The following post was contributed by David McMenemy, lecturer at the University of Strathclyde and author of The Public Library.
The 1964 Public Libraries and Museums Act was an important piece of legislation because it attempted to provide a guarantee of sorts for citizens of England and Wales with regards to their library services. As well as ensuring a minister of state had oversight over the service, and the authority and responsibility to intervene where authorities were seen to be failing, it also created advisory bodies to ensure that library strategy was not static. Sadly it was also a majorly flawed piece of legislation, lacking clarity in how it defined service levels, and vagueness in terms of how local authorities could be held to account over their managing of services. These flaws have meant that the legislation has largely been toothless as a tool for defending public library services.
Of course the primary purpose of any Act of Parliament is to provide a legal safeguard; but what value has an Act where the only ability to see it utilised on behalf of citizens is at the whim of a minister of state? Reticence to use the powers available to them is not a party political issue: in the 50 years the Act has existed the minister responsible has intervened only twice, once in 1991 in Derbyshire (under a Conservative administration), and once in 2009 in Wirral (under Labour). The over-riding principle favoured by almost all ministers responsible was to trust the judgement of the local authorities as the people best placed to make local decisions for local people. In an age of austerity it is not difficult to work out where such a mindset can lead.
The scope of any “outside interests” to intervene was clearly addressed in 1980 when the Library Association sought legal opinion on restructuring that was going in in Kingston upon Thames (Whiteman, 1986, p.155). Informed that the concept of a “comprehensive and efficient” service had not been clearly enough defined, and that outside of the minister no one could use the Act to intervene, it was clear that the legislation was not quite the robust weapon against service decline that had once been hoped.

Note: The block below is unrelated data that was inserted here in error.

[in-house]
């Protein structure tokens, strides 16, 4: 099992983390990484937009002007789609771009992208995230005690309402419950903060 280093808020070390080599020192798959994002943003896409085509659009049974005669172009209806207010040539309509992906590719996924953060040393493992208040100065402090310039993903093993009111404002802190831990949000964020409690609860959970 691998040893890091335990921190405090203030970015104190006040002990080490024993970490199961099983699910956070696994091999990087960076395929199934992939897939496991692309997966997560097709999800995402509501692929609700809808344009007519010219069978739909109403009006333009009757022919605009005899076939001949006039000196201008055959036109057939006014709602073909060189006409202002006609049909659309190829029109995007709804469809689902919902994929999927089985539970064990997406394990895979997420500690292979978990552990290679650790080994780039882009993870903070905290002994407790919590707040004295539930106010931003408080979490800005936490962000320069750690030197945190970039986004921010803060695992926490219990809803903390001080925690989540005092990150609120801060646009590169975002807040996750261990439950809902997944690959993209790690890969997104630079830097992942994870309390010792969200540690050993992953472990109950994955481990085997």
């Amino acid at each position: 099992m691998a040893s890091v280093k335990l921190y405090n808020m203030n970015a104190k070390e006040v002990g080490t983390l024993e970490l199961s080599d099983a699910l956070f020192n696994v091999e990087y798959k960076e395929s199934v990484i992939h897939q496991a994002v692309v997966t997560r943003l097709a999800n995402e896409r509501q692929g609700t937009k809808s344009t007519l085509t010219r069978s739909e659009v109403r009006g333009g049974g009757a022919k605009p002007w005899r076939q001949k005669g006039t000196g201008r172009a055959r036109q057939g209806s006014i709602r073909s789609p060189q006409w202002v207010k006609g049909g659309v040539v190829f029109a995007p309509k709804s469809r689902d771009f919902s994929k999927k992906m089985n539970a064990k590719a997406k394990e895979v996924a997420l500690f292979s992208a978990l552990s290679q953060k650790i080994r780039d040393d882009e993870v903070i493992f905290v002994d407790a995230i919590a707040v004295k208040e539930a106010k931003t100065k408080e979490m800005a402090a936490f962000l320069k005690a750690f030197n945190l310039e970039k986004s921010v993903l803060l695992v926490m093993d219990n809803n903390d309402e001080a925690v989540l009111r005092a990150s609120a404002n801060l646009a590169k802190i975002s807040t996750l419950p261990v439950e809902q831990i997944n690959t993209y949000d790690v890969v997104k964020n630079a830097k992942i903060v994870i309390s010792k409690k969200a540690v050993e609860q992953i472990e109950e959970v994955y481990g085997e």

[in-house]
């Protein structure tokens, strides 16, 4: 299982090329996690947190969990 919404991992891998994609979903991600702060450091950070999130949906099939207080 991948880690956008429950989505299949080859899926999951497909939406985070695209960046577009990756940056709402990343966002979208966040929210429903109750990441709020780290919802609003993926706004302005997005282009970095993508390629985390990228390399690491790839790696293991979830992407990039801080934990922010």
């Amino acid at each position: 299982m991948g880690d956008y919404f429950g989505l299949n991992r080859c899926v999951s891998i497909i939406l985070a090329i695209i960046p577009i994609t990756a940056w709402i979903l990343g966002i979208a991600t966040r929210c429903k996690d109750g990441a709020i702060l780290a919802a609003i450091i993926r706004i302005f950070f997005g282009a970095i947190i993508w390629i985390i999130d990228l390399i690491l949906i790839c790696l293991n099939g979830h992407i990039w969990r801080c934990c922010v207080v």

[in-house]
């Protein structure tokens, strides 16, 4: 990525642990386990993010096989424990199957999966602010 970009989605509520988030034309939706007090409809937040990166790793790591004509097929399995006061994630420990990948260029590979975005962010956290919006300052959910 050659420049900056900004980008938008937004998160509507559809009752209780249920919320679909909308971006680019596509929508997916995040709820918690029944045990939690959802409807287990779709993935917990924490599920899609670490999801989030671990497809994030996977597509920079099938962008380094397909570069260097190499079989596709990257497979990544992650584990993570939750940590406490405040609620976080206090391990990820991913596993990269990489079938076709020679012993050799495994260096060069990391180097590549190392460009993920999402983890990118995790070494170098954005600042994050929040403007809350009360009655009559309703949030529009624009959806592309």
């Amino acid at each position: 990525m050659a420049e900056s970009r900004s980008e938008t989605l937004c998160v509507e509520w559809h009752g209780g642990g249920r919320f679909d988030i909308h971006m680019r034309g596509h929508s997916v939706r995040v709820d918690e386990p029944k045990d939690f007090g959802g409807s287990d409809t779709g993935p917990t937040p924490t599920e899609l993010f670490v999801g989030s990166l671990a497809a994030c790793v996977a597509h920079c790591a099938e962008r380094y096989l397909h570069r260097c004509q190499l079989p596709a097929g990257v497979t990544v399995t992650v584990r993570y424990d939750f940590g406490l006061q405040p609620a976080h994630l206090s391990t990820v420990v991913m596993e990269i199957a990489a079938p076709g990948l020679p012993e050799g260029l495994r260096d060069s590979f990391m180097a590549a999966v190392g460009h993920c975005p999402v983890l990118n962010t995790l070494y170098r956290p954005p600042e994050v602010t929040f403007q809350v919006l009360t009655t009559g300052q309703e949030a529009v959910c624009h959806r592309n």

What could an Act with bite achieve?
In a short 2009 paper I reflected on the Wirral intervention and argued for a new Act to represent a modern library service (McMenemy, 2009). Floating some ideas to the specific things an efficient Act might cover, I suggest it could:
- define children’s services provision from point of view of professional staff per capita;
- similarly, define ICT-based and reference services from the point of view of minimum levels of service provision per capita;
- provide clear expectations of how regional agreements should work in terms of shared provision between library services across large regions; and
- provide a clear definition of the process that must be gone through by a local authority if a public library is to be closed or merged, along with easy to understand guidance as to the rights of the community.
At the time, before the library closures really started to take bite, I believed these simple provisions could help provide a quality benchmark in several areas that if guaranteed nationally could ensure a more robust example of “comprehensive and efficient” than the 1964 Act. The legal system is there to provide rights to citizens, and protect their interests. An Act that can do neither of those things with any efficiency is, sadly, of limited purpose.
It would be churlish to suggest that the statement the Act sent out in 1964 was not a positive one; that the State thought public libraries to be so important that it believed each local authority should provide such a service, and that this provision would be superintended at national level. Statements have limited shelf lives, however, and a 50 year old Act with limited powers that has rarely been used, has to be seen as largely a wasted opportunity.
McMenemy, D. (2009) “Public library closures in England – the need to Act?” Library Review. 58 (8). pp.557-560.
Whiteman, P. (1986) Public Libraries since 1945: the Impact of the McColvin Report. London: Clive Bingley.